Marianne Theresa Johnson-Reddick: Children Of Dead Reno Woman Accuse Her Of Child Abuse, Torture In Brutal Obituary

 @AndrewBerry1
on September 11 2013 9:53 PM

An obituary can serve as a heartfelt tribute to the life of the dearly departed. Conversely, it can also be a scathing condemnation. For Marianne Theresa Johnson-Reddick, who passed away on Aug. 30 at the age of 77, the latter was the case.

As Gawker reports, Johnson-Reddick’s obituary appeared in the Reno Gazette-Journal on Tuesday. In it, her children take her to task for her “cruelty, violence, criminal activity, vulgarity, and hatred of the gentle or kind human spirit.”

There is little information on Johnson-Reddick’s life available online, but Gawker was able to dig up something on a Marianne Reddick, who testified before the Nevada Equal Rights Commission in 1970 that she ran an employment agency that printed “whites only” on their work referrals, so black people wouldn’t apply at jobs where they weren't wanted.

The scathing obituary was removed from the Reno Gazette-Journal’s website, but it can be seen in full below, courtesy of Gawker:

“Marianne Theresa-Johnson Reddick born Jan 4, 1935 and died alone on Aug. 30, 2013. She is survived by her 6 of 8 children whom she spent her lifetime torturing in every way possible. While she neglected and abused her small children, she refused to allow anyone else to care or show compassion towards them. When they became adults she stalked and tortured anyone they dared to love. Everyone she met, adult or child was tortured by her cruelty and exposure to violence, criminal activity, vulgarity, and hatred of the gentle or kind human spirit.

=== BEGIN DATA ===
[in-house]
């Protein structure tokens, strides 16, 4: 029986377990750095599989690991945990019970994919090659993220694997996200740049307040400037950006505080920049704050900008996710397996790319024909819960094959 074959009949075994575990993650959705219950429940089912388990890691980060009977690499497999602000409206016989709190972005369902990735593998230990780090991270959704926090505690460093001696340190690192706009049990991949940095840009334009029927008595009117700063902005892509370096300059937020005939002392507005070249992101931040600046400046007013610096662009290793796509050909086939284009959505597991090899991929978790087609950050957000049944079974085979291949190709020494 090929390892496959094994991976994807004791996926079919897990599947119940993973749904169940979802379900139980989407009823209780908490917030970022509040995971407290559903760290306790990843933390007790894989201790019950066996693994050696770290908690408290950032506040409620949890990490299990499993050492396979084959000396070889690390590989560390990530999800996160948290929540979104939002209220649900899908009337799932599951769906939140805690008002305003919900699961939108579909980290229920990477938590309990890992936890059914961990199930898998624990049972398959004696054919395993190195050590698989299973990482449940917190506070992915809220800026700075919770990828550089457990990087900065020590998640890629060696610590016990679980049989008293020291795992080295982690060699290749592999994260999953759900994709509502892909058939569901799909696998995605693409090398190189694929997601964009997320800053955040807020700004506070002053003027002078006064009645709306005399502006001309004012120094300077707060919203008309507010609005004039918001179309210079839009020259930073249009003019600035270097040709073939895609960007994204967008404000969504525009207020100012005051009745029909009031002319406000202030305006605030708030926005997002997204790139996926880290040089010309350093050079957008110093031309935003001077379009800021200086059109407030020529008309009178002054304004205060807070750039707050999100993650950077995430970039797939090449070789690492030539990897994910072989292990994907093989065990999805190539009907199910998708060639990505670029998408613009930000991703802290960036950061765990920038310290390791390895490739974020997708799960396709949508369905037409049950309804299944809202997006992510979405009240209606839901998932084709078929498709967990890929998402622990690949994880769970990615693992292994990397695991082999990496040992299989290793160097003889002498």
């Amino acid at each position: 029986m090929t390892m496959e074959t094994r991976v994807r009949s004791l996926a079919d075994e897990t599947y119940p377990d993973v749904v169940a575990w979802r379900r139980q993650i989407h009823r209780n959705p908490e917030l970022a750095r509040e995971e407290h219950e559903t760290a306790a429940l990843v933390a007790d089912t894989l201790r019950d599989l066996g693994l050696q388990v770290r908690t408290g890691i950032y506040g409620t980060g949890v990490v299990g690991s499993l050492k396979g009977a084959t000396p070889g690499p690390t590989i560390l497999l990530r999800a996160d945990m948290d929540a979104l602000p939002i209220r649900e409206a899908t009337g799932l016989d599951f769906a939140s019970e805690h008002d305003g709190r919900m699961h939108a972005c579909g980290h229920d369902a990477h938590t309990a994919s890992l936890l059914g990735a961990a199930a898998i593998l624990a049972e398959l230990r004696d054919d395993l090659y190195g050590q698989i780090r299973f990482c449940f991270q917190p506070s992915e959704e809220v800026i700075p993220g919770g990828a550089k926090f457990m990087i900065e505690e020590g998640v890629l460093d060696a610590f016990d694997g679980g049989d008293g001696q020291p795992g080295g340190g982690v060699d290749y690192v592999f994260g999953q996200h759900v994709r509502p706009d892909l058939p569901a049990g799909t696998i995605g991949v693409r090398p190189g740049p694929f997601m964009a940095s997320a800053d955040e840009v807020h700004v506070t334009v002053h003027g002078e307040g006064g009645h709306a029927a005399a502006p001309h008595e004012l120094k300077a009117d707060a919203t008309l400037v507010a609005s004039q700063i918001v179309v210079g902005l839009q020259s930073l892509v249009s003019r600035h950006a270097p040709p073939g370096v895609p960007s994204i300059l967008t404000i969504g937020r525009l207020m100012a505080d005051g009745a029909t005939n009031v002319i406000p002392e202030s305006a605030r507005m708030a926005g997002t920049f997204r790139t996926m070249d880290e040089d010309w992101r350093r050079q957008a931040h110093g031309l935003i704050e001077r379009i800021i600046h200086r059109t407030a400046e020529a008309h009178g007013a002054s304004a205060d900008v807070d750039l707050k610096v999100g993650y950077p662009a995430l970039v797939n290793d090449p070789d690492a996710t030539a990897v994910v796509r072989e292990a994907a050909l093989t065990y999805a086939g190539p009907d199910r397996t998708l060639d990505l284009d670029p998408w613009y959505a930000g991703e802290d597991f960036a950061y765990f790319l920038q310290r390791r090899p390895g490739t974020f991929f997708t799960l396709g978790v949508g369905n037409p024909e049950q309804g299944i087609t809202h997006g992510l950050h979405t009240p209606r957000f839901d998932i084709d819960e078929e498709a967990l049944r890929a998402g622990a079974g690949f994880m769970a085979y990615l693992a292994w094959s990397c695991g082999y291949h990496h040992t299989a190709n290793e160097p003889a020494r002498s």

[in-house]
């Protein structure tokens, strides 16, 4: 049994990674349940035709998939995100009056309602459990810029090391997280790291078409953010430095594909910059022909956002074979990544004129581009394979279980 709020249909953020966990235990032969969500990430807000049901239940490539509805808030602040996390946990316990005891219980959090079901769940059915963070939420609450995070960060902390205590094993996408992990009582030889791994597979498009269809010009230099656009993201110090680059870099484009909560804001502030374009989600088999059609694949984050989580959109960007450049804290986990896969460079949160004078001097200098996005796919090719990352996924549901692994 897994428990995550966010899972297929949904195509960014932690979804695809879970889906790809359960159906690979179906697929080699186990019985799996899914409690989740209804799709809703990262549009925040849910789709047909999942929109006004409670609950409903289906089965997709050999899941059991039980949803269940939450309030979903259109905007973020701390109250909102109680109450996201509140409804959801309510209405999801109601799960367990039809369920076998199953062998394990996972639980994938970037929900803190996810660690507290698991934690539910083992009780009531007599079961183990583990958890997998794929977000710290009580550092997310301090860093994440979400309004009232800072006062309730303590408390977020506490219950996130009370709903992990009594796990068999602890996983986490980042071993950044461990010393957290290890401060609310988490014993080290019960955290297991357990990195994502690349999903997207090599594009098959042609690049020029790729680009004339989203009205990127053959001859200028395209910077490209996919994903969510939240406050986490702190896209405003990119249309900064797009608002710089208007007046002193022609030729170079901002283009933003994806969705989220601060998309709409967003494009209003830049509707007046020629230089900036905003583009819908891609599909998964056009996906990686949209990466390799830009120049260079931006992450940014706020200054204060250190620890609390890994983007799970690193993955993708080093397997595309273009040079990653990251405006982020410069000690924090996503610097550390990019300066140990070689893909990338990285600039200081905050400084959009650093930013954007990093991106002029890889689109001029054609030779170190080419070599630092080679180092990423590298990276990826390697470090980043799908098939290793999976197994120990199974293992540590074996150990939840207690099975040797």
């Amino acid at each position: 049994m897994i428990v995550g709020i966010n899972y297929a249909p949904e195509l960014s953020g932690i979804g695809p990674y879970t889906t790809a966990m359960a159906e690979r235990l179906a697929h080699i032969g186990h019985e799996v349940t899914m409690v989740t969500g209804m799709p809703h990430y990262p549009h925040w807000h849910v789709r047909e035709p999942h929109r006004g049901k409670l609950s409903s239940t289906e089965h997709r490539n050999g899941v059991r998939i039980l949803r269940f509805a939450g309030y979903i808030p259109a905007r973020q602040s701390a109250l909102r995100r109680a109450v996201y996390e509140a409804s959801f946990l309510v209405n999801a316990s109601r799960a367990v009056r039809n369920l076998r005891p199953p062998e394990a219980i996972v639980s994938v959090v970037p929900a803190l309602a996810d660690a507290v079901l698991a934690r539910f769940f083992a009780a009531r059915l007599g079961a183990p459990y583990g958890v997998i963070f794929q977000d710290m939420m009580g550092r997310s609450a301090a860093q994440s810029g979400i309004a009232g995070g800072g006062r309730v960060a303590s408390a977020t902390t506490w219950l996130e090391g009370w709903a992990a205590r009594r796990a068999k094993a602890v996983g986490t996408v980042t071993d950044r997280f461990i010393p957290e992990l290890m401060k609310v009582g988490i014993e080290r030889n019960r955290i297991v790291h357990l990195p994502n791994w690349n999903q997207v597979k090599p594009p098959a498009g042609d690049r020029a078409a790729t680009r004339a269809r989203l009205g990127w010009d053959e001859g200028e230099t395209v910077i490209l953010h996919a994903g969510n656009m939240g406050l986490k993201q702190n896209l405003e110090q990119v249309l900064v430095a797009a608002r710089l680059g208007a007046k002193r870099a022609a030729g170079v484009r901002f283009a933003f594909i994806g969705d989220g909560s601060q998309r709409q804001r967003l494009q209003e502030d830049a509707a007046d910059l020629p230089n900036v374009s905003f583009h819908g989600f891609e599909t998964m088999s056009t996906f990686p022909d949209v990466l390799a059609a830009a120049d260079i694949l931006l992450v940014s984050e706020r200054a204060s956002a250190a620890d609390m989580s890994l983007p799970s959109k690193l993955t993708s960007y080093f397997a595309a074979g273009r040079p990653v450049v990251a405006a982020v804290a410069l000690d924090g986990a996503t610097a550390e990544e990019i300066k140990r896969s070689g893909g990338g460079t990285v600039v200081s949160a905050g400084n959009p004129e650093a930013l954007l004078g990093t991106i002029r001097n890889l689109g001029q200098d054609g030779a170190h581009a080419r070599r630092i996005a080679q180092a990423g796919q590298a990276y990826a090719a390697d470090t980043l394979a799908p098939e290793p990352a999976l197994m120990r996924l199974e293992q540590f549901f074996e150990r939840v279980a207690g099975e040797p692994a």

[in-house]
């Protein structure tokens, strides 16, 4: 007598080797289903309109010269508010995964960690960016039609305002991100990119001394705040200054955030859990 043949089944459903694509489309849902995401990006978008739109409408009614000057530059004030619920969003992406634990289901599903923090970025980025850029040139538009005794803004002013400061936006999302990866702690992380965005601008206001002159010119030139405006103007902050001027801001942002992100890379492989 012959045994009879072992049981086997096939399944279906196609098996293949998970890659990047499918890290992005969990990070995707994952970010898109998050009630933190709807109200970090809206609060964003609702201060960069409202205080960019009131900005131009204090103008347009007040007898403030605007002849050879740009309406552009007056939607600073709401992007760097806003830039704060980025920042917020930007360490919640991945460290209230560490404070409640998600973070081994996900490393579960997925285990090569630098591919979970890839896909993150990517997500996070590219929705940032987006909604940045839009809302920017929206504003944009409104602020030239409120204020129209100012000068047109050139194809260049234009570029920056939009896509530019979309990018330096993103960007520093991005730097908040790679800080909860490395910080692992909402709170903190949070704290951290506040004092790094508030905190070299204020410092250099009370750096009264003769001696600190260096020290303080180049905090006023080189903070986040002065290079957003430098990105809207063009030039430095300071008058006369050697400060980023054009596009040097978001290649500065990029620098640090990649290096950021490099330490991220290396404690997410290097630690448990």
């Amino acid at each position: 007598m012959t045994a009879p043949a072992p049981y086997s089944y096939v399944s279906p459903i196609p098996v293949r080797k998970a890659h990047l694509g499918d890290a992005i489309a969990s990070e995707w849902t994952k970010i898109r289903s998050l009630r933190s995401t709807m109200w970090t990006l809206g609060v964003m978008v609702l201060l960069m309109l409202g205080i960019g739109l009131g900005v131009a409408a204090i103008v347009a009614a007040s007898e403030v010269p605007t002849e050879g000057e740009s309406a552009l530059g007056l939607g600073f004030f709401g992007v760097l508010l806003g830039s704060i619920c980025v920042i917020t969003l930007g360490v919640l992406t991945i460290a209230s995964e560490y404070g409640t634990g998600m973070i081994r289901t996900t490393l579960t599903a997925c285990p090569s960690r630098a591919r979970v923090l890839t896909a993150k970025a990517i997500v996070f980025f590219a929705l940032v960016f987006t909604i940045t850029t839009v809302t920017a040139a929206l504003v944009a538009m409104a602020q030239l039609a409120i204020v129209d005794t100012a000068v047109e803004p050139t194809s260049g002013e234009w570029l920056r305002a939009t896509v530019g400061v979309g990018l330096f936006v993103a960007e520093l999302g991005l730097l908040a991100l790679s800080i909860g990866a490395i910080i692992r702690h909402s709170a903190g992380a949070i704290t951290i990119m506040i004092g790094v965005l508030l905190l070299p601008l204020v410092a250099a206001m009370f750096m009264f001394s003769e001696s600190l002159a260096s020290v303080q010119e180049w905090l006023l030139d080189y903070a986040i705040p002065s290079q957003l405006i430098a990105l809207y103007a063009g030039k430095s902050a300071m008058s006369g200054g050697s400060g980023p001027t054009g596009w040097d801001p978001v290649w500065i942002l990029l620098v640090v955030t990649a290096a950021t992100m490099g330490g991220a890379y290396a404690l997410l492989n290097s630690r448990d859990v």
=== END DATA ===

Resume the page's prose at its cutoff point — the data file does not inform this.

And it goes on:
"On behalf of her children whom she so abrasively exposed to her evil and violent life, we celebrate her passing from this earth and hope she lives in the afterlife reliving each gesture of violence, cruelty, and shame that she delivered on her children. Her surviving children will now live the rest of their lives with the peace of knowing their nightmare finally has some form of closure.

"Most of us have found peace in helping those who have been exposed to child abuse and hope this message of her final passing can revive our message that abusing children is unforgiveable, shameless, and should not be tolerated in a “humane society”. Our greatest wish now, is to stimulate a national movement that mandates a purposeful and dedicated war against child abuse in the United States of America.”

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